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6. Not letting your opinion rest on stereotypes

"Yes, I’m still a real man / No, it’s not because I’m a woman" – having to respond in this way to stereotypes which should no longer exist makes it harder for people to talk about their issues and seek help. Many men – particularly young men – feel they are alone and are reluctant to talk about their issues for fear of being judged. Women – particularly older women – are prone to be labelled as “emotional” if they speak out. 

7. Understanding that people suffering from mental health issues are not a danger to society

Chances are that, unless someone has reached out to you, you'll have no clue about their illness. They are not psychopaths; nor sociopaths, and it’s not contagious.

8. Minding your language 

If you live in Malta, you’ve probably heard one of the following: “dak mhux tajjeb għal man-nies,” “dak stramb,” “għandu dwejjaq fuqu,” “għandu breakdown qawwi.” People who are suffering have learned to brush it off... but it still hurts.

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Chances are that, unless someone has reached out to you, you'll have no clue about their illness. They are not psychopaths; nor sociopaths, and it’s not contagious.

9. Trying to understand, but not judging

Every person experiences their own condition in a different way. Some may show it while others might be good at hiding it. Regardless of who you’re dealing with, don’t pass judgement.

10. Remembering that if someone is no longer in the limelight – there's probably a reason for it 

Depression affects mostly those on the margins of society. People who are not on the margins are often driven there. Even if an individual was once popular – it doesn't mean they're immune to mental health problems. They are not, and could end up retreating into solitude. Invites to parties and dinners will stop coming to them.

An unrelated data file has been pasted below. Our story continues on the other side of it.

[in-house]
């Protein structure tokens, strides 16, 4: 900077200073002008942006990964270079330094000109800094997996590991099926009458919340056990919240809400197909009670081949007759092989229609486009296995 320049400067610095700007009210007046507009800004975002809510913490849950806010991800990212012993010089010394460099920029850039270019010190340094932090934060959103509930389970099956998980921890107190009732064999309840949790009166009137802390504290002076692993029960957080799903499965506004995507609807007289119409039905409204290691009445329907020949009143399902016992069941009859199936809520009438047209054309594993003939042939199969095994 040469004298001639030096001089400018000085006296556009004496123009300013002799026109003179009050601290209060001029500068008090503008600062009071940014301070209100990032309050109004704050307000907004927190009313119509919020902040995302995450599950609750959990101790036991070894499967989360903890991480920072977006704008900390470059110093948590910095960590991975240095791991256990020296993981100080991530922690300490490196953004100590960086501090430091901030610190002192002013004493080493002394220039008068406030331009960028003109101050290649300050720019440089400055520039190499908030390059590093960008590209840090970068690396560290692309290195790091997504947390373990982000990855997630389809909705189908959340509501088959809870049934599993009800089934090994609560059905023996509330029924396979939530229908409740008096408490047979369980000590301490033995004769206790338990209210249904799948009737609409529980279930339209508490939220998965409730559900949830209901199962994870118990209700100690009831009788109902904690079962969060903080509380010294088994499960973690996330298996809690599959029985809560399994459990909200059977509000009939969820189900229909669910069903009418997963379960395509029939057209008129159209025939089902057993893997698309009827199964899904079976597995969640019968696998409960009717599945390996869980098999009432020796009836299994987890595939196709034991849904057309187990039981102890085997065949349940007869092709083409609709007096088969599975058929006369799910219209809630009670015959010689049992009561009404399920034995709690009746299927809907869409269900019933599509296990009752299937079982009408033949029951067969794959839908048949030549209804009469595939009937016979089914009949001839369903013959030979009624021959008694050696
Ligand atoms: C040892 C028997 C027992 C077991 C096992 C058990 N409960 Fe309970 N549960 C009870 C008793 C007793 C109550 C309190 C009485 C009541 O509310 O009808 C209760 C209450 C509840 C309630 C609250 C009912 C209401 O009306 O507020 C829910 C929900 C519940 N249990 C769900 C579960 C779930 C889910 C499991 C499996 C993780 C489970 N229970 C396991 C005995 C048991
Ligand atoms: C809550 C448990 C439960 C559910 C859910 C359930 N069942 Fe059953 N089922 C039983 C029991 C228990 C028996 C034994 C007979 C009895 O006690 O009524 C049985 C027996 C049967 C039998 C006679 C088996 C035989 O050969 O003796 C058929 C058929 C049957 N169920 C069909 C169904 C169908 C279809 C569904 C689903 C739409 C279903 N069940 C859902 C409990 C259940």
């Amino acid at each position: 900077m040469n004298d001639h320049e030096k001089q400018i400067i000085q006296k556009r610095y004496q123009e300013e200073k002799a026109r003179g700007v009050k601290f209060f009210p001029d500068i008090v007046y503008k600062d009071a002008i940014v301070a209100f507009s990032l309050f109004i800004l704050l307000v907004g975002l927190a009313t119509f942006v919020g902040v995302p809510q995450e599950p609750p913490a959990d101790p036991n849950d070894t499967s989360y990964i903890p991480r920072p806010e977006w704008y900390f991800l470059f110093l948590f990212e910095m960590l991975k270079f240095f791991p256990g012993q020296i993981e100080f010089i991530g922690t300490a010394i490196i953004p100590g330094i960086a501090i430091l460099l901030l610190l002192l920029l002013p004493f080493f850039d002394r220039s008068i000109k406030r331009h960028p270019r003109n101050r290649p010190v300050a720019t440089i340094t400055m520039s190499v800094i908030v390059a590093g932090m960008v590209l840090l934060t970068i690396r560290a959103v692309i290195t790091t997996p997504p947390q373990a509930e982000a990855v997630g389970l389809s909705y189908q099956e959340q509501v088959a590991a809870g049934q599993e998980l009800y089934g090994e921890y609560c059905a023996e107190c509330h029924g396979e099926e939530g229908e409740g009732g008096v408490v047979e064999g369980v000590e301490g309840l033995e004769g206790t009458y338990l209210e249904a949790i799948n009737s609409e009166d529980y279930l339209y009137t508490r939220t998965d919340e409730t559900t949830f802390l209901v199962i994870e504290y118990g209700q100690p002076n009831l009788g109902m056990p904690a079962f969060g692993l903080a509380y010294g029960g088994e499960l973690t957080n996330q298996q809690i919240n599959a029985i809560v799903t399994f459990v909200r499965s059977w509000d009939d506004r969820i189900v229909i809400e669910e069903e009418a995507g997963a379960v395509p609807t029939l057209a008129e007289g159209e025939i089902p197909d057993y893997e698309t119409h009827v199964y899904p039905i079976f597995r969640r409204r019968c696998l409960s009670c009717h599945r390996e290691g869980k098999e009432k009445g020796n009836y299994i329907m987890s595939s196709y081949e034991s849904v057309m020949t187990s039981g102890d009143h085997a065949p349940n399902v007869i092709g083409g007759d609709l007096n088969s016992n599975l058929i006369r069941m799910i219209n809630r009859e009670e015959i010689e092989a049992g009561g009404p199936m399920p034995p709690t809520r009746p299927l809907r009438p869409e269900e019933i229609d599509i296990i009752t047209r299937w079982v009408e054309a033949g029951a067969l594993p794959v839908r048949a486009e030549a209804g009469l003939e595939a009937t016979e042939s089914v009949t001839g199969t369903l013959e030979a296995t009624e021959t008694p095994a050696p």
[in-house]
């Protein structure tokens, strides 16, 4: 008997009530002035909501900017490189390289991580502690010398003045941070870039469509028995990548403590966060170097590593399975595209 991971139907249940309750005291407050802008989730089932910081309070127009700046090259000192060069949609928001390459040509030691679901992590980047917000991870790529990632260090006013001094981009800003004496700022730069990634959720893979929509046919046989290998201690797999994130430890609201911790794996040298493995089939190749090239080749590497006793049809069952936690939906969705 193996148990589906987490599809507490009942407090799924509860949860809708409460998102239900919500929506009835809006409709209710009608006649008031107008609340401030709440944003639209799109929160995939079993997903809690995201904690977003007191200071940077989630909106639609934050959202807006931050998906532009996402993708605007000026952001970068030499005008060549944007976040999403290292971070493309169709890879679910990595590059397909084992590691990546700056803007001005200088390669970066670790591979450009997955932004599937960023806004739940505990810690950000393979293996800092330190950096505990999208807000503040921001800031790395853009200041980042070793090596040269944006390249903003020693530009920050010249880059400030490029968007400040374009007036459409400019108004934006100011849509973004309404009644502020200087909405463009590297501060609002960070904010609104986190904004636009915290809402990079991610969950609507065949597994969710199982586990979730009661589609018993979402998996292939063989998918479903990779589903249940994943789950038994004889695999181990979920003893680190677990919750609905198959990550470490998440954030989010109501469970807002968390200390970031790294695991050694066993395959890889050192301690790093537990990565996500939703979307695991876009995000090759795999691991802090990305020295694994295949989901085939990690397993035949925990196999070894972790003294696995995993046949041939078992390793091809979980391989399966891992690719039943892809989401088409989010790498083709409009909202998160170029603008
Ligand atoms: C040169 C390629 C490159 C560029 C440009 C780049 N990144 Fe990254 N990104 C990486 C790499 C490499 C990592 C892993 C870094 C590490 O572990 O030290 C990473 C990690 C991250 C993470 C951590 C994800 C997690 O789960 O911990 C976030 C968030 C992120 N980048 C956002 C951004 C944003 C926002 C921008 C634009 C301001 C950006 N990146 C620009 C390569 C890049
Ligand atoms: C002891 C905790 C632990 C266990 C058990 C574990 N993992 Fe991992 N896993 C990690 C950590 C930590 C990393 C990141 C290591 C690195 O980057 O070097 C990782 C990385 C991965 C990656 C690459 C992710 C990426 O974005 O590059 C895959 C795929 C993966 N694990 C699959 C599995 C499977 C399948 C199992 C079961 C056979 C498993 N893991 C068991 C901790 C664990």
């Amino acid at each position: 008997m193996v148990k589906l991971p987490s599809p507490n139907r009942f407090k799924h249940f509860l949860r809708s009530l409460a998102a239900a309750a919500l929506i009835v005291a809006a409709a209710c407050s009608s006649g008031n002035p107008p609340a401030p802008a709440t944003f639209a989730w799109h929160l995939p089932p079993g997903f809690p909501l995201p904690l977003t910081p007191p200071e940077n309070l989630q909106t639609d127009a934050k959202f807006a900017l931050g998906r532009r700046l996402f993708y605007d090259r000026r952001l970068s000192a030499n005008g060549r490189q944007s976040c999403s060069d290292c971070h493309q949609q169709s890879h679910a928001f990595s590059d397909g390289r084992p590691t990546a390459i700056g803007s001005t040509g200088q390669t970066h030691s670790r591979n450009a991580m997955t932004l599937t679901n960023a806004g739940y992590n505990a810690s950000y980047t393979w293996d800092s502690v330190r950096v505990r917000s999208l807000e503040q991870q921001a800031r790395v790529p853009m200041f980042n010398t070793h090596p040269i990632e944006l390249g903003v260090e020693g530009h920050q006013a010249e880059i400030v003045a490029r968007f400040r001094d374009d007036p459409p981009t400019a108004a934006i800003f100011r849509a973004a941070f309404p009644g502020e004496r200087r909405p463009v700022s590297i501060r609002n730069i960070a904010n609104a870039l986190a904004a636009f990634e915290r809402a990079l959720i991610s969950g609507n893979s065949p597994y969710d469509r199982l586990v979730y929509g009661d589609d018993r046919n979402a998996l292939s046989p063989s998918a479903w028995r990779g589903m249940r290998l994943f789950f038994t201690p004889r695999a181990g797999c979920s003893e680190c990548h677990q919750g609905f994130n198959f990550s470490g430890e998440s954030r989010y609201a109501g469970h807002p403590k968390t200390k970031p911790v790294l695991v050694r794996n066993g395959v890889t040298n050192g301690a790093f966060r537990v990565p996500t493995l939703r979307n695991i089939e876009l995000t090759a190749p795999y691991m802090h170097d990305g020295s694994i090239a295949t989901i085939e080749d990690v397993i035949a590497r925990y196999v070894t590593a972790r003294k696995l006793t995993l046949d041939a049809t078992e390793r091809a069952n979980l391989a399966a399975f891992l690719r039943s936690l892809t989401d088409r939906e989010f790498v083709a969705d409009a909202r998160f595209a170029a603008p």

If you’re always invisible to others, it becomes easier for you to be forgotten. If people know you’re depressed and they can’t handle it, they are likely to ignore you. Don’t be that sort of person. Instead of passing it off with a "kemm ilhu ma jidher" comment, give the guy a call. 

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Depression affects mostly those on the margins of society. People who are not on the margins are often driven to the margins.

11. Reaching out 

People suffering from a mental health problems often feel lonely and vulnerable. Try and see things from their perspective and let them know they're still wanted.

12. Not taking things for granted

Don't underestimate what mental health sufferers go through, expensive treatment, visits to psychologists, annoying side effects from medication and the fact that it doesn’t solve everything.

13. Helping to spread awareness

Empathy and tolerance could save someone's life, or they could just improve upon their day. Share these tips with a friend, it will make a difference to someone who is suffering – whether in silence or not. 

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Start with step 13 right now – share this post on Facebook to spread awareness

READ NEXT: I Was Hospitalised With Clinical Depression At Twenty-Two